Case Study 2
A Communication Aid for Sam
Sam is a mobile and sociable 14 year-old. He has learning difficulties and little/no intelligible speech but is highly communicative through gesture and signs, and has some basic literacy. Sam was recently moved from an academic to a more ‘LifeSkills’ curriculum. CALL assessment indicated that he needed a high tech voice output communication aid (VOCA) and also low tech communication aid(s) and intervention to support his signing.
Identifying a suitable VOCA was a challenge. Because he is mobile a ‘palmtop’ device seemed desirable, but Sam did not ‘take to’ this type of device. It was clear that Sam would not use a very simple communication aid because he needed a large vocabulary, liked to control his own topics of conversation, was used to typing and liked to use a keyboard (although his reading and spelling are severely limited and he uses over-learned text in a repetitive way). We were therefore looking for a system that could offered a mixture of pre-stored phrases for rapid social communication, a large personalised symbol vocabulary with sentence-building facilities and an onscreen keyboard. The software of choice was The Grid 2 which is one of the few systems that offers symbol-supported word prediction – ie. as Sam started to type a word that he almost certainly would not be able to spell beyond the first letter or two, a set of correctly spelled word predictions comes up with symbols. Although he could not have recognised the word he wanted from a list of written words that all looked similar, Sam can quickly and easily spot the right word by its symbol ‘clue’. This gives him two possible routes to communication – selecting a symbol from topic based vocabulary pages, or trying to ‘write’ it himself even though he can’t spell well enough to do so under his own steam. The voice output device chosen was a FuturePad tablet/touchscreen PC with a bright 17.5 x 13 cm screen, boosted battery and amplification/speaker, a solid state hard disk (no moving parts to break) and with rubber bumpers to protect it. It is pretty lightweight (1.3Kg) and can be carried on a shoulder strap. This is a sort of ‘half-way house’ between a handheld device and a full size VOCA or laptop.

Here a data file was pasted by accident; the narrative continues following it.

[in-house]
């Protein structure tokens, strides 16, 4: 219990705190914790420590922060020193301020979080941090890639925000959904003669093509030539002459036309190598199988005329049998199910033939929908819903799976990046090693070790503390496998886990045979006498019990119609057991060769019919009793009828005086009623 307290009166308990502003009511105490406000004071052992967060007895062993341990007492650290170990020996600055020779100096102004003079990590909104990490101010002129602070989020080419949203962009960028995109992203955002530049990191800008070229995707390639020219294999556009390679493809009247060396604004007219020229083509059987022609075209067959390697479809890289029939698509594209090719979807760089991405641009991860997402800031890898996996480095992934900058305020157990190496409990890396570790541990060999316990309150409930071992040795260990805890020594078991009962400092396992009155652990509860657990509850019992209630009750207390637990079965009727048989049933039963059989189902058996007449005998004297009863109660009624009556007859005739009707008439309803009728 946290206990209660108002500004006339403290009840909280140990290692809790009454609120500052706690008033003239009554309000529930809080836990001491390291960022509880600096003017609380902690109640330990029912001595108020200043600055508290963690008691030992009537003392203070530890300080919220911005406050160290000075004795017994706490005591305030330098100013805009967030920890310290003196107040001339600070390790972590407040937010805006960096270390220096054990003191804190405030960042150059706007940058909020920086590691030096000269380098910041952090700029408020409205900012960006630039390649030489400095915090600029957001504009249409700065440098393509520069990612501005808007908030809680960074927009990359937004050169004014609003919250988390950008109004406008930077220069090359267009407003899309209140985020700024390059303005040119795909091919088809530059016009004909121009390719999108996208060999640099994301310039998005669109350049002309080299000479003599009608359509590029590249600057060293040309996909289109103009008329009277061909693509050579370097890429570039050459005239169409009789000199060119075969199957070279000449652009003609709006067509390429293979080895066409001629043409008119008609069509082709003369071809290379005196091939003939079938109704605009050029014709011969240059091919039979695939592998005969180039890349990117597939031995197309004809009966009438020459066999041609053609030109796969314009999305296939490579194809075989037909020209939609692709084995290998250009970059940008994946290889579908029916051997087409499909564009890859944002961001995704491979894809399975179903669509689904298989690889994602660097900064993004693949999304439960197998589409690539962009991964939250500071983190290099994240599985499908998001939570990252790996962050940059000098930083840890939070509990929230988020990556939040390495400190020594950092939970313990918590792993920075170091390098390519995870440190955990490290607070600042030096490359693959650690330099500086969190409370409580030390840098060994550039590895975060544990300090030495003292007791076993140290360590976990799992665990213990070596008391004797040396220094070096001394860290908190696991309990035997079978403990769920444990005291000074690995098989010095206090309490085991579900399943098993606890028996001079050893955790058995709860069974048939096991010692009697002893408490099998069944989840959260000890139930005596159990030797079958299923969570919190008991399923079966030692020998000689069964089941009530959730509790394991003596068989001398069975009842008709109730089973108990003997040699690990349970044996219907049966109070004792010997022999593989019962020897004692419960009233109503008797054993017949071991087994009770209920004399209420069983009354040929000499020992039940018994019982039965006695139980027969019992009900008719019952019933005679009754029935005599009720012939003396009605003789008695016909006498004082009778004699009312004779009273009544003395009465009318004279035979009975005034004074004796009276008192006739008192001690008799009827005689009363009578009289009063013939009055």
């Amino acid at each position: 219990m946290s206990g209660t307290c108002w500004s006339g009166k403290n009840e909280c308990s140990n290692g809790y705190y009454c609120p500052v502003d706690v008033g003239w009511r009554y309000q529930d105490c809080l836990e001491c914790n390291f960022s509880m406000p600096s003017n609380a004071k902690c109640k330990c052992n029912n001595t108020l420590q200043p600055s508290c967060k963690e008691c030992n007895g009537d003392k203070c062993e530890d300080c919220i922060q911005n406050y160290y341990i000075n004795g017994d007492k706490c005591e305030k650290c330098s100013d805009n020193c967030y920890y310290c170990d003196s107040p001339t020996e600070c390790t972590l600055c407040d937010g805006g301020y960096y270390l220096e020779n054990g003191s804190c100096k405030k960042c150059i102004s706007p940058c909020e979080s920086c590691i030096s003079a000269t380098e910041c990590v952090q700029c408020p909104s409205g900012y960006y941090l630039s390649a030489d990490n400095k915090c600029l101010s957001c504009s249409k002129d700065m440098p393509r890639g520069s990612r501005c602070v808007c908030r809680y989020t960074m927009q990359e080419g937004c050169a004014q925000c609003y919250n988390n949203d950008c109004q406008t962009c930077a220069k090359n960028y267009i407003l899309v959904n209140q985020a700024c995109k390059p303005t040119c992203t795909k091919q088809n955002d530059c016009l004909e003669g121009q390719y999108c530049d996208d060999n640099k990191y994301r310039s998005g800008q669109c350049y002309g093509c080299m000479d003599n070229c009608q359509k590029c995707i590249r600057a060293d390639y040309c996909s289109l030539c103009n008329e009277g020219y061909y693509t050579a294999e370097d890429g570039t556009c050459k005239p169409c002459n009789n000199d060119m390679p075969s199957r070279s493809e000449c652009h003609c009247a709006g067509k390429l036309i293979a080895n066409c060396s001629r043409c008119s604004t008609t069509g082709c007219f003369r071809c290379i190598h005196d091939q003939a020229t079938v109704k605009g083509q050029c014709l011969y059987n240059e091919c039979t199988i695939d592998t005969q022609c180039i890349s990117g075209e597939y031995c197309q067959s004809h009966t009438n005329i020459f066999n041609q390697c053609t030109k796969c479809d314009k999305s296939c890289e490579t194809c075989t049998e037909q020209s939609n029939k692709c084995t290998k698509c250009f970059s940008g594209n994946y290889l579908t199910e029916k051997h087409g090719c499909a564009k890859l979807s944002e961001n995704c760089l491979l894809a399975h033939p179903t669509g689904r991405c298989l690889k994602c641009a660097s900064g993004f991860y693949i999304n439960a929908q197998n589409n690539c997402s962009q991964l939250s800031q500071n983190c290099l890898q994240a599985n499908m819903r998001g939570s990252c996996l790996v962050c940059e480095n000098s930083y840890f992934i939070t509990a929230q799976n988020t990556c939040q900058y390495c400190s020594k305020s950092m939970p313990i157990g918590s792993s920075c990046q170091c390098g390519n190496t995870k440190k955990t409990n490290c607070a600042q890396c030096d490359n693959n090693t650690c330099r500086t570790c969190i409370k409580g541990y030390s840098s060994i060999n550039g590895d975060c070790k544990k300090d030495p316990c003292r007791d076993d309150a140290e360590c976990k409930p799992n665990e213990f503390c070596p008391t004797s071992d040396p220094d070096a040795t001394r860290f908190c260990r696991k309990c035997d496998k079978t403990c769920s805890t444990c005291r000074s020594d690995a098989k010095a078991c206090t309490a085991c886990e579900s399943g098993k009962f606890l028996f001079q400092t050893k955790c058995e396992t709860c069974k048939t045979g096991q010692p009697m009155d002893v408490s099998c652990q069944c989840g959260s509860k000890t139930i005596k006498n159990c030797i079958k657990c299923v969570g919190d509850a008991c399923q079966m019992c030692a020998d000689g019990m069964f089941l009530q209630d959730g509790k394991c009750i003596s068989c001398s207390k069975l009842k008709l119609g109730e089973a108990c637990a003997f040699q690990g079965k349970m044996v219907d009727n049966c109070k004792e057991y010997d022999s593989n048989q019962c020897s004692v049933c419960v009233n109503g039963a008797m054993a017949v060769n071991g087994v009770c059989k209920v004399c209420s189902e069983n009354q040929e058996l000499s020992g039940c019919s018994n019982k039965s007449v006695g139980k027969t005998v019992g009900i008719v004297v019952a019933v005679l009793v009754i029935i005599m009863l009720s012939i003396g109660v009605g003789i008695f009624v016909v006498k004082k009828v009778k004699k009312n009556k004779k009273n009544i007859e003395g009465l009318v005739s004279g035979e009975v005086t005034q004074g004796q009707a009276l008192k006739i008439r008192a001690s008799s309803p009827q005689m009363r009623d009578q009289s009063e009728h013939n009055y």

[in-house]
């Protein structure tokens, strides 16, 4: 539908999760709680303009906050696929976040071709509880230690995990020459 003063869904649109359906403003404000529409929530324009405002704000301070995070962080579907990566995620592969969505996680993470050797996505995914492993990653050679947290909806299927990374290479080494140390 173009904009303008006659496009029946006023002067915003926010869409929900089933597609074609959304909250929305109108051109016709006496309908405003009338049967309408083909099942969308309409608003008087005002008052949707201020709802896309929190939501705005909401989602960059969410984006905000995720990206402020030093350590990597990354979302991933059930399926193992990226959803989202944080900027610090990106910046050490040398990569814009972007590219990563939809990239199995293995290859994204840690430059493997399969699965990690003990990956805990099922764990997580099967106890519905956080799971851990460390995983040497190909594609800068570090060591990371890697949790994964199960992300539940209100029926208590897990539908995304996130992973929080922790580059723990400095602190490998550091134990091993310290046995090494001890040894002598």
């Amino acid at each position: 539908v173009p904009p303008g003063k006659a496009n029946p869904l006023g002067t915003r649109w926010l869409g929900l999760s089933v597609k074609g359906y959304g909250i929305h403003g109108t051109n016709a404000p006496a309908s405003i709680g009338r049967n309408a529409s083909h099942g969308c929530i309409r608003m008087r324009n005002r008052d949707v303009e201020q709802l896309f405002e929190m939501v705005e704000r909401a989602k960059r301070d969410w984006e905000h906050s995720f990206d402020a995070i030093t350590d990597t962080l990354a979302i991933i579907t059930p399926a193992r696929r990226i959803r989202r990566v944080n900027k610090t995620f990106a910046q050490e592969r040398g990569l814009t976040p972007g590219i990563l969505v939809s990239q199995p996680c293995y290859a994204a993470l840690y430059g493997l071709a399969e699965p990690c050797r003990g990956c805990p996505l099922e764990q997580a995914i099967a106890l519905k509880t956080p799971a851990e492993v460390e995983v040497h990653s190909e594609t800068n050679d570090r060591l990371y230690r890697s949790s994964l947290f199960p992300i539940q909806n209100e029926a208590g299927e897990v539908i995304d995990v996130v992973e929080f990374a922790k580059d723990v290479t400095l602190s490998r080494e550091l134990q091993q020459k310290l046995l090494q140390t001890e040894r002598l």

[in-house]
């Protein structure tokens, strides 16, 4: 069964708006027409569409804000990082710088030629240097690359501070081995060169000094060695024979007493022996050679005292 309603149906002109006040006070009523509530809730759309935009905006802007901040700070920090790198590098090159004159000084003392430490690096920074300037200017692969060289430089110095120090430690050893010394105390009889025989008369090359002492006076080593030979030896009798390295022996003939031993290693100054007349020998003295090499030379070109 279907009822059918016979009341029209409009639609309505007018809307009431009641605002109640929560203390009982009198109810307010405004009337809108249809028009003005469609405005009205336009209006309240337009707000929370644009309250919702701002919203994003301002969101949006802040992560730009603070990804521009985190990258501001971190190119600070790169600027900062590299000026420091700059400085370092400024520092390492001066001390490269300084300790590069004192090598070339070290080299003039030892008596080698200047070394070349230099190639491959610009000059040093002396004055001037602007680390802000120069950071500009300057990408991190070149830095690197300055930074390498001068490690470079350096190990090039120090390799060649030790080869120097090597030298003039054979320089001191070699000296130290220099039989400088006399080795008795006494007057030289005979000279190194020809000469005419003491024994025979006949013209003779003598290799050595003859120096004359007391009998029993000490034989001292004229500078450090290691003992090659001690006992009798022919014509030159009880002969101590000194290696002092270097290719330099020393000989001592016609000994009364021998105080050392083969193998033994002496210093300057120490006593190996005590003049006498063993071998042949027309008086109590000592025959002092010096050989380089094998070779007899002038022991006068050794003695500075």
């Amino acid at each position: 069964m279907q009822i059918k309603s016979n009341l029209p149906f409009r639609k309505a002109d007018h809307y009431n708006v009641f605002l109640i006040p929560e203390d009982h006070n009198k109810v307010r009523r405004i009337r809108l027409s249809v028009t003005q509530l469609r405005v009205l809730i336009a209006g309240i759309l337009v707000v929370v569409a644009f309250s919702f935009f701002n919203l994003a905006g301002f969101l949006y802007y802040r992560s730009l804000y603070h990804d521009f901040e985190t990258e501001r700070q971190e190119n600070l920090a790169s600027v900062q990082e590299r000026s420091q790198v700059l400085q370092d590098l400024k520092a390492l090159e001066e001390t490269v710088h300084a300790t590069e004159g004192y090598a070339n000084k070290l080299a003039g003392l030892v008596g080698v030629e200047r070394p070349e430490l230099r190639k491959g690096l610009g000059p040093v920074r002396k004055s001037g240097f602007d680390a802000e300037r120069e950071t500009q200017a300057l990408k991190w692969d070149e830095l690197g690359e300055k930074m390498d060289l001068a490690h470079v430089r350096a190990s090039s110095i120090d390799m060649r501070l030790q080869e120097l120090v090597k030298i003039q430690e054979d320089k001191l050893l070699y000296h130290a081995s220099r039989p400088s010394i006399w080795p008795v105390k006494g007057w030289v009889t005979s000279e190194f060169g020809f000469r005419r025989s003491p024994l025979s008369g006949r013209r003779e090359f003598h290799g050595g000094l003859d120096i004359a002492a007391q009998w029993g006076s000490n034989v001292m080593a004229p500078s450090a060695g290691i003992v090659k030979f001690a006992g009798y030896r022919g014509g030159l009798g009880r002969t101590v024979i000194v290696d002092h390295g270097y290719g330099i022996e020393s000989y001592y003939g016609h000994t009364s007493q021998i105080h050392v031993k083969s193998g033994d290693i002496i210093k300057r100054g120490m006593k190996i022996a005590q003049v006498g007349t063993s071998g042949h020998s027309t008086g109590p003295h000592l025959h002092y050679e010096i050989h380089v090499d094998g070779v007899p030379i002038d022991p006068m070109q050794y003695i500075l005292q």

Sam learned how to operate this quickly and easily but much work is still needed on helping him to use it appropriately for personal and social communication and to participate in class. (In earlier schooling, emphasis was perhaps placed on literacy rather than on communication.) School staff and family need help, as they have no experience of how to teach or support this kind of use.
Sam was also provided with an A5 ‘Conversation Book’, full of words relevant to his own busy life. It mainly consists of people’s names and places (large family, many friends and different activities) which are always the hardest things for a communication partner to ‘guess’ correctly. This is a cross between a Personal Passport (in that it provides conversation partners with vital background and context) and a Communication Book (in that it provides a ‘bank’ of important words, organized for easy recognition, that Sam can point to as a back up, if he gets stuck using speech, gesture/sign or VOCA).
“ I thought I would take the opportunity of writing to complement you on your remarkably detailed and comprehensive report. ”